After 70 years of exhibition in Queensland the First World War German tank Mephisto has arrived at the Australian War Memorial in Canberra. To commemorate the centenary of the First World War, the Memorial has collaborated with the Queensland Museum to display Mephisto outside Brisbane for the first time since it was transported from Europe after the end of the First World War. 

Tanks were one of the First World War’s major technological innovations. They were first developed by the British, and were later taken up by France. The Germans began developing their own tanks after the British first deployed theirs during the battle of the Somme in 1916.

Of Germany’s A7V Sturmpanzerwagen, only 20 were ever built for use in war. They saw limited service on the Western Front in 1918, and today only one survives – number 506, “Mephisto”.

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These newly invented war machines were hot, noisy, and cramped. The German models held much larger crews than the British, with anywhere between 18 and 26 men on board. The driver and commander sat above the tank’s engine, wearing asbestos-impregnated suits to protect themselves from the heat, while others preferred to sit atop the tank when not in action to escape the fumes and discomfort of the interior. Despite the tank’s protective armour, each hit sent tiny particles of hot metal flying off the inside walls and onto the men’s faces. In battle the machines lurched through shell holes and trenches, and the men inside were thrown around mercilessly. Visibility was difficult through the small vision slits in the sides and front, and the tanks stopped regularly for the officer in charge to reorient himself. Despite these problems, the value of the armoured machines was such that they were prized by all sides – the British through ongoing development and production, and the Germans through the salvage and reuse of broken British tanks taken from the battlefield.

Image of mephisto plan

The A7V was German-designed, and number 506 was part of the first German army tank detachment. Like most of the tanks in this unit, it bore a white skull-and-crossbones on the front armour plating beneath the main gun. Most of the German tanks were given names like “Siegfried”, “Wotan”, and “Gretchen”. Their crews often added their own decoration, painting over the standard field grey finish or the previous crew’s decoration.

Tank 506 was painted with the figure of Mephistopheles, the red, smiling Faustian demon, on the upper front left armour plate. Cheekily tucked under the demon’s arm was a rhomboid-shaped British tank. The original skull-and-crossbones was overpainted with a single cross pattée, or German cross. This same black and white cross was repeated prominently on both sides of the tank, giving it unique identity within the small tank unit. It was named Mephisto, in honour of its fiery decoration.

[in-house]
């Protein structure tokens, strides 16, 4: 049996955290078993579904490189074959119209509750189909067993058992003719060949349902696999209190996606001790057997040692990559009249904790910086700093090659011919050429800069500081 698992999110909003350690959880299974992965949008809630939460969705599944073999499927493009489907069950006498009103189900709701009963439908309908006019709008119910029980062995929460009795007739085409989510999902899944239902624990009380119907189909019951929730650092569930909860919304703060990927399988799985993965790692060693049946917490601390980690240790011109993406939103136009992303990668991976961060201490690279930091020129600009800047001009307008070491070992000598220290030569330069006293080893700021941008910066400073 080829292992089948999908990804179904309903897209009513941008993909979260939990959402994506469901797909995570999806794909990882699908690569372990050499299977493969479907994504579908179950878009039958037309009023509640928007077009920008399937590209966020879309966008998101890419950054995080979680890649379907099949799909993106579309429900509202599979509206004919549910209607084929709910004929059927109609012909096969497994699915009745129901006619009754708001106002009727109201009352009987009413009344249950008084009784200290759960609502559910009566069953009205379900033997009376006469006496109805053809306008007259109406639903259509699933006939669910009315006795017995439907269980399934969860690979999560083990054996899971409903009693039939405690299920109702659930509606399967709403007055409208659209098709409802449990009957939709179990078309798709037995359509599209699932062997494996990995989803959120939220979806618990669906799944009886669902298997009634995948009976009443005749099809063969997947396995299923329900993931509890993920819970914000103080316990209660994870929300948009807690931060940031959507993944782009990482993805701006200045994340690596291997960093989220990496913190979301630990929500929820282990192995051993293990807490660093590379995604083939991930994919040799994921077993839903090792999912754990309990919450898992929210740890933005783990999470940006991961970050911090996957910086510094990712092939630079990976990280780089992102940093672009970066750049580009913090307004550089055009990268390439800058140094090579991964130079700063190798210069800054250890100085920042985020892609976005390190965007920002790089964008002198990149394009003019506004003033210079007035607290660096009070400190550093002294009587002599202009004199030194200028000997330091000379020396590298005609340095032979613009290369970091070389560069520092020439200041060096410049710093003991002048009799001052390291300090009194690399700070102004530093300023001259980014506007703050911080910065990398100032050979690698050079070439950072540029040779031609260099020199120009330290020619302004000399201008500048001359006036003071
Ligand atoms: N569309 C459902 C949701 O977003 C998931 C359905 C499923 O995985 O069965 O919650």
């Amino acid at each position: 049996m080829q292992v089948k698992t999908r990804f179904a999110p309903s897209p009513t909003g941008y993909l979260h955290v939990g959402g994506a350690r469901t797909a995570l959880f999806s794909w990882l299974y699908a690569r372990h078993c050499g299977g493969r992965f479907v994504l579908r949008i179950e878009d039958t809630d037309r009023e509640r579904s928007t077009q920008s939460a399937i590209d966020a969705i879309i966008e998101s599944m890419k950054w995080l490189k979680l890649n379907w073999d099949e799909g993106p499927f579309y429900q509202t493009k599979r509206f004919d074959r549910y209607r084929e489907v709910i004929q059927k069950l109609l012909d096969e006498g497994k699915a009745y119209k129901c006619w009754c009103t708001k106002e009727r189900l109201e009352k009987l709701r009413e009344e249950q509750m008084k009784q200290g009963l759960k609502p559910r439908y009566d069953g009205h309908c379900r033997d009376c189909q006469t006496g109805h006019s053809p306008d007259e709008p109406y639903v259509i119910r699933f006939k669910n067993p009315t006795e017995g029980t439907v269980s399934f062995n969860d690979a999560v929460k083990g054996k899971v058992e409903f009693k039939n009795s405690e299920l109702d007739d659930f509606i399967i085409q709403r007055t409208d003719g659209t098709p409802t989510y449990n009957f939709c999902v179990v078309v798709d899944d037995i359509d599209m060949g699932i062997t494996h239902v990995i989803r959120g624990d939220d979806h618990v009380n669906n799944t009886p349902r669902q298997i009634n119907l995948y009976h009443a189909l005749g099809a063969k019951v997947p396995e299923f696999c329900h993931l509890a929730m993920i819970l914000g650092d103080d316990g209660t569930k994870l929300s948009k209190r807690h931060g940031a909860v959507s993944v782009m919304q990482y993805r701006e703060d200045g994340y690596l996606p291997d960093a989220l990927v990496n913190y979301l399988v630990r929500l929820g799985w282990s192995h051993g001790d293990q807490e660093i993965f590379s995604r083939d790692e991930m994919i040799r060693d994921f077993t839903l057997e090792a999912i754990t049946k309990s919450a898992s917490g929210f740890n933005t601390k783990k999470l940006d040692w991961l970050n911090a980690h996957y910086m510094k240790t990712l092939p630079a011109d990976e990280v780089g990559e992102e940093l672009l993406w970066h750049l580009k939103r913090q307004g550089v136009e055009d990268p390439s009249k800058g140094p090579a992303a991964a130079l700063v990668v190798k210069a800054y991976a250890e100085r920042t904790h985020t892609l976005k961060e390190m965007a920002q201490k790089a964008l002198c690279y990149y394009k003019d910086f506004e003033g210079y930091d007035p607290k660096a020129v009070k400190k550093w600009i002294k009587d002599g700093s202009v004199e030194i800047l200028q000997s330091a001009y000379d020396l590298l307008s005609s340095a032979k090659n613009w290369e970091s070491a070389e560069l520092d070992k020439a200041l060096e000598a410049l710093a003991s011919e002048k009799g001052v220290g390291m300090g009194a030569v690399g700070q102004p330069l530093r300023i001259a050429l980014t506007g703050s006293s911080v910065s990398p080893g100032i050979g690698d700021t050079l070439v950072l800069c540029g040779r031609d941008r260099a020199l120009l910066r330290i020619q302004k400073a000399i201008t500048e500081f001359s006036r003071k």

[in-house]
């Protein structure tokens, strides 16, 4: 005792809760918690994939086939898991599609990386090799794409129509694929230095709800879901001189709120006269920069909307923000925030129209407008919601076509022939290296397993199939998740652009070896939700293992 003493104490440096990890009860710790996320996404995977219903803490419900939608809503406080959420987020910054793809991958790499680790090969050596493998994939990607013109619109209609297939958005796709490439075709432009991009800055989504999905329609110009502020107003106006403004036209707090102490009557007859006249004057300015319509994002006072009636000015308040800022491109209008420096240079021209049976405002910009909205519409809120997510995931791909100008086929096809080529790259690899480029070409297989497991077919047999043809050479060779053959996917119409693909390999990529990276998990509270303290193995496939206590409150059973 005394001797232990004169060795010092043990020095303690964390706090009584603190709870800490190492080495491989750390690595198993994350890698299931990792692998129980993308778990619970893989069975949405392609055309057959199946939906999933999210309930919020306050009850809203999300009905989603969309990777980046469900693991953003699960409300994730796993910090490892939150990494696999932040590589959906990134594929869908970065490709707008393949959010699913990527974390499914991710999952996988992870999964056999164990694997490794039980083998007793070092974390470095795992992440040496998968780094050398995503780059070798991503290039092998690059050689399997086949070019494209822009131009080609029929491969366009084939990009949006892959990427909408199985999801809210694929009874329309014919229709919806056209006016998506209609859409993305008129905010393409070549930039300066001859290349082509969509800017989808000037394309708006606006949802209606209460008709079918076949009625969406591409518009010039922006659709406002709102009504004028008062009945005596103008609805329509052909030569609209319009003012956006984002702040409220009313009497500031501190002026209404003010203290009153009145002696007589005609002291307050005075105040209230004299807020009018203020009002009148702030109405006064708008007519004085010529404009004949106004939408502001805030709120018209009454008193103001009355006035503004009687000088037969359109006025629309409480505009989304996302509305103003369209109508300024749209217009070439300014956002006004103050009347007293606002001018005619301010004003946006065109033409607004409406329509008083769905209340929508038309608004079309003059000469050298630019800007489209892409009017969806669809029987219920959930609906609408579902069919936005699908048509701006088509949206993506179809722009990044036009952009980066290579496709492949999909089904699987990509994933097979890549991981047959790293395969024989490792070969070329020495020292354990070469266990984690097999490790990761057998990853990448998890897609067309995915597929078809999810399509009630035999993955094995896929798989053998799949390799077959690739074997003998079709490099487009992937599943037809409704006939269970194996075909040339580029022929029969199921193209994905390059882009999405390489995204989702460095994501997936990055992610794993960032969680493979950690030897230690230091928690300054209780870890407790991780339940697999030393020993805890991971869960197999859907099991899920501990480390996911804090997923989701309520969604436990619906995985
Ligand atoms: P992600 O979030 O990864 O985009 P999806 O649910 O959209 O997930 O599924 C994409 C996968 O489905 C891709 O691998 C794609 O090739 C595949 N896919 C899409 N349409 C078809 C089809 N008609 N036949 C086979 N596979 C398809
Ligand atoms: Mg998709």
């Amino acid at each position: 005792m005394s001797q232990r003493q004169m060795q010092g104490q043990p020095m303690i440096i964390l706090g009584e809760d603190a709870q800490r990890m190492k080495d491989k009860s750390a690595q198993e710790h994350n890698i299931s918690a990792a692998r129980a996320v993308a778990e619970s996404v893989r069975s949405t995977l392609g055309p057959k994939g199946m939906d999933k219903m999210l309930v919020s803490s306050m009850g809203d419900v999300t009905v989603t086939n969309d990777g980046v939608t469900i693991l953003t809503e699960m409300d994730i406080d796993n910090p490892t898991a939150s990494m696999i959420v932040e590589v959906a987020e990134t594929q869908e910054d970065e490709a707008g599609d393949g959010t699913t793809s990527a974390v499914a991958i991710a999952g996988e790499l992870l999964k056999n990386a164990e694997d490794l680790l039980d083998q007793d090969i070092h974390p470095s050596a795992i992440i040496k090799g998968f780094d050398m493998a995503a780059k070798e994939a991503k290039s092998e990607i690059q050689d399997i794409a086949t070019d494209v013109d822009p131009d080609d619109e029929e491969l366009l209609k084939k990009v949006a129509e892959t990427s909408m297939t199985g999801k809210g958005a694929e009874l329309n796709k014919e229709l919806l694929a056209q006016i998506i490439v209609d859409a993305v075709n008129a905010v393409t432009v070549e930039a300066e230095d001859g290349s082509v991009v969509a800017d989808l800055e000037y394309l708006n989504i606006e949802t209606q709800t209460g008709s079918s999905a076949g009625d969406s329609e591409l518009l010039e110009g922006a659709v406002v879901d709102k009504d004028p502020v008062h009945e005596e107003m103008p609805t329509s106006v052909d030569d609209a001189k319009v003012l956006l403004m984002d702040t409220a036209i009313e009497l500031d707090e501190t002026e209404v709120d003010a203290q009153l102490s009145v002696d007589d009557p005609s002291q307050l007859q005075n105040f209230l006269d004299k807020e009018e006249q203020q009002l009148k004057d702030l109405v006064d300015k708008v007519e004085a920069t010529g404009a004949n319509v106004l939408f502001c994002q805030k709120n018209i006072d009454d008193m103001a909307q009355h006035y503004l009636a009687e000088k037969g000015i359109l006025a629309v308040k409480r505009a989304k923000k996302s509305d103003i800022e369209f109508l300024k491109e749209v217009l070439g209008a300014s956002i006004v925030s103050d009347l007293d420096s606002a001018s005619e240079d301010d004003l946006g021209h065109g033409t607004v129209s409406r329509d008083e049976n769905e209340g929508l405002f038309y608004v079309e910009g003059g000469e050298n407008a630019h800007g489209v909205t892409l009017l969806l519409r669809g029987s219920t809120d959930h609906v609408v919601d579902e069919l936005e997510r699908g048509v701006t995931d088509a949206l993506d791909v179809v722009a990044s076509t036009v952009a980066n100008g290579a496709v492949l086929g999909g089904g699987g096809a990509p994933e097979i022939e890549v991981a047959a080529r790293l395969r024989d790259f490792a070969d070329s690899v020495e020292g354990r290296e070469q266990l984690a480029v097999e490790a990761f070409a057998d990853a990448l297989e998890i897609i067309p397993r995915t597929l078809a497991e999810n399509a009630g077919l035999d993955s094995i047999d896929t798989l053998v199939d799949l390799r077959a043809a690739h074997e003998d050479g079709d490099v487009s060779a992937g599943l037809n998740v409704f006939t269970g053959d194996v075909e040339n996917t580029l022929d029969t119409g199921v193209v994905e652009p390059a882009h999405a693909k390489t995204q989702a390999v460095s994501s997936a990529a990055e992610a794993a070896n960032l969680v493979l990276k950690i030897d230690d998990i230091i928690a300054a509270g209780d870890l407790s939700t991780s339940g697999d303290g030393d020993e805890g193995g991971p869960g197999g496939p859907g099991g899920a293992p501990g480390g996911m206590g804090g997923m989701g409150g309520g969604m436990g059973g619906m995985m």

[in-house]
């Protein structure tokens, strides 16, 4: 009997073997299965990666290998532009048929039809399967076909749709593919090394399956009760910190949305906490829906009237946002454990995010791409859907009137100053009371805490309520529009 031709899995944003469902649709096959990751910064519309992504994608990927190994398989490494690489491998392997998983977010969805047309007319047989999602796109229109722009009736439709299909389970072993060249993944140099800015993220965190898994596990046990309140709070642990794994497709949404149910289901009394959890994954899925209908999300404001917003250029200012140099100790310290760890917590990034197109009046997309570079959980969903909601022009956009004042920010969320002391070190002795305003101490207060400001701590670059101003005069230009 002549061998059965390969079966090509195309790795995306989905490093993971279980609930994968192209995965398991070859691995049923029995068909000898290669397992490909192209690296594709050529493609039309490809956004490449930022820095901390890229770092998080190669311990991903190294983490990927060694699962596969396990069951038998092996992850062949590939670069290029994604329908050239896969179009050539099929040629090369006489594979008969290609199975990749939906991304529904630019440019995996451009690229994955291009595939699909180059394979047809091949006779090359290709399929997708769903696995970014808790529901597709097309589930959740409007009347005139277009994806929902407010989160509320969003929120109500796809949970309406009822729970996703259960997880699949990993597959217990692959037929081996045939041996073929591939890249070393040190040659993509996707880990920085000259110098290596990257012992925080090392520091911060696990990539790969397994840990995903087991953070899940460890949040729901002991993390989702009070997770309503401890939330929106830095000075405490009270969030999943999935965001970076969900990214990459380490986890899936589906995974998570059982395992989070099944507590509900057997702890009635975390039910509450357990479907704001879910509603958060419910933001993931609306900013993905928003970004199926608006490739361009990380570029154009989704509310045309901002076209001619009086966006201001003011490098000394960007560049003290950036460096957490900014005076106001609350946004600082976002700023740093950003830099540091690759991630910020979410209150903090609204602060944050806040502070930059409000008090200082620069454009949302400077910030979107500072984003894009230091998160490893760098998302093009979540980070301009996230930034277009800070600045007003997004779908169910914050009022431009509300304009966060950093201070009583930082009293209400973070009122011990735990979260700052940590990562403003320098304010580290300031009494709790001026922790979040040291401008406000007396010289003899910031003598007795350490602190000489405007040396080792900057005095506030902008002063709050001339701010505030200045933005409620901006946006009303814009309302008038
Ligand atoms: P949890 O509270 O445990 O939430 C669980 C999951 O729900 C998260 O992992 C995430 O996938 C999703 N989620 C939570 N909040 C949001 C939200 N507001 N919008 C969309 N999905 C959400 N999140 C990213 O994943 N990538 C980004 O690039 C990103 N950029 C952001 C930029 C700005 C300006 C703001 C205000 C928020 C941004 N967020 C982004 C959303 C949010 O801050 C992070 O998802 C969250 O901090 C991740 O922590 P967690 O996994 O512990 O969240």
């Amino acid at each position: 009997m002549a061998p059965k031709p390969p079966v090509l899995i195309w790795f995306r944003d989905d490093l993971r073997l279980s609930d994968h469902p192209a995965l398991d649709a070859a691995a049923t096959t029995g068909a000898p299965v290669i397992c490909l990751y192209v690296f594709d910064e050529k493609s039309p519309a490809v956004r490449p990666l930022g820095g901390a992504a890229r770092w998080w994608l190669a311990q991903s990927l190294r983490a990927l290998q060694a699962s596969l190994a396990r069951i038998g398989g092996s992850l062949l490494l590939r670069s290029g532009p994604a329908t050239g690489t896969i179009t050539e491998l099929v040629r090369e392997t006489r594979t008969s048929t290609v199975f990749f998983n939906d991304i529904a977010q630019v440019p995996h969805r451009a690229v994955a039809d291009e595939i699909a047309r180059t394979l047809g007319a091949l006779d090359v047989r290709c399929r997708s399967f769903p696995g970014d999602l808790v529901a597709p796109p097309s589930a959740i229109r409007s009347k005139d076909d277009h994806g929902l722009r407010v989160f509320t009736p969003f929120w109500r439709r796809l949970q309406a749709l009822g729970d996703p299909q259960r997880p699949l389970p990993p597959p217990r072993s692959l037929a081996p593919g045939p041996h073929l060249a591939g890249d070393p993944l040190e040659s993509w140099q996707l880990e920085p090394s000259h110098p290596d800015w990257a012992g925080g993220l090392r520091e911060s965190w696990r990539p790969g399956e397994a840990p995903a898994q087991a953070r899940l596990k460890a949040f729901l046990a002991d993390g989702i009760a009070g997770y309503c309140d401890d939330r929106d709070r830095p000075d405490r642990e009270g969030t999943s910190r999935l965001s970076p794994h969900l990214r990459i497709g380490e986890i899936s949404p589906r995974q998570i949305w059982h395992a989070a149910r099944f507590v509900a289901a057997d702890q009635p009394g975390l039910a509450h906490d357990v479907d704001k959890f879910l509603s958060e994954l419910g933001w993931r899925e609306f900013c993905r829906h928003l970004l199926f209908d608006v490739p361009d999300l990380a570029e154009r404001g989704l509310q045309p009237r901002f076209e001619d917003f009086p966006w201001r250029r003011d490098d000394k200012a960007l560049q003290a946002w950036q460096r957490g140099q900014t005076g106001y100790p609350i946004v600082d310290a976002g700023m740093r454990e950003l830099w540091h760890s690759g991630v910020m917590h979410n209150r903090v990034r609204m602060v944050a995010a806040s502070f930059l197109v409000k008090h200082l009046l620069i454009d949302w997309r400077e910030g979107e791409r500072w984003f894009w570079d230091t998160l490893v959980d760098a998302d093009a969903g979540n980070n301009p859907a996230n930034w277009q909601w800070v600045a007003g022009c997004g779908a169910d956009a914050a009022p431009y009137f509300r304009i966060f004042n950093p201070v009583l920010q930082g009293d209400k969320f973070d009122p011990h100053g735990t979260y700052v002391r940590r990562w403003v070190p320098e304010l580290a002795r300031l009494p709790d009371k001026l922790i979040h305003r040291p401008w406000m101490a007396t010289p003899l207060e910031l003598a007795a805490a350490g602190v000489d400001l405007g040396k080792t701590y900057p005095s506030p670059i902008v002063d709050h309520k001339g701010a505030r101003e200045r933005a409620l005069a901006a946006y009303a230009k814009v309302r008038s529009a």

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Mephisto fought its first ever battle at St Quentin on 21 March 1918. Its second operation came at Villers-Bretonneux on 24 April 1918. In that attack it became stranded in a shell crater, and was eventually recovered from the battlefield by men of the AIF and their British comrades. It was moved to the training ground of the British 5th Brigade, Tank Corps, at Vaux-en-Amiénois and later to Poulainville (near the city of Amiens) until early October 1918. During this time countless allied soldiers left their marks on the vehicle, and the armour became littered with names, quotes, drawings, and paintings. The most prominent piece of art applied was a counterpart to the German demon: a large, crown-wearing British lion, its right paw resting on an A7V tank.

Brought to Australia in 1919 as a war trophy, Mephisto has been housed at the Queensland Museum in Brisbane ever since. The machine was so heavy that a special crane had to be erected on the wharf to unload it. On its way to the museum the tank’s caterpillar tracks gouged the road, and its sides damaged several buildings as it was dragged around corners. It was initially placed in the grounds of the museum, and the inscriptions and paintings adorning its sides were badly weathered and faded by exposure to the elements, while parts of the tank were pried off by members of the public. Mephisto’s current paint scheme was applied by the Queensland Museum in 1988.

Eighteen of the original 20 A7Vs produced by Germany survived the war more or less intact. However, most were scrapped in the years immediately following the Armistice. Mephisto is the world’s only remaining example.

Don’t miss out on seeing the only surviving German tank from the First World War, currently on display in Anzac Hall.

For more information about Mephisto visit the Queensland Museum website.

Presented in collaboration between the Queensland Museum and the Australian War Memorial.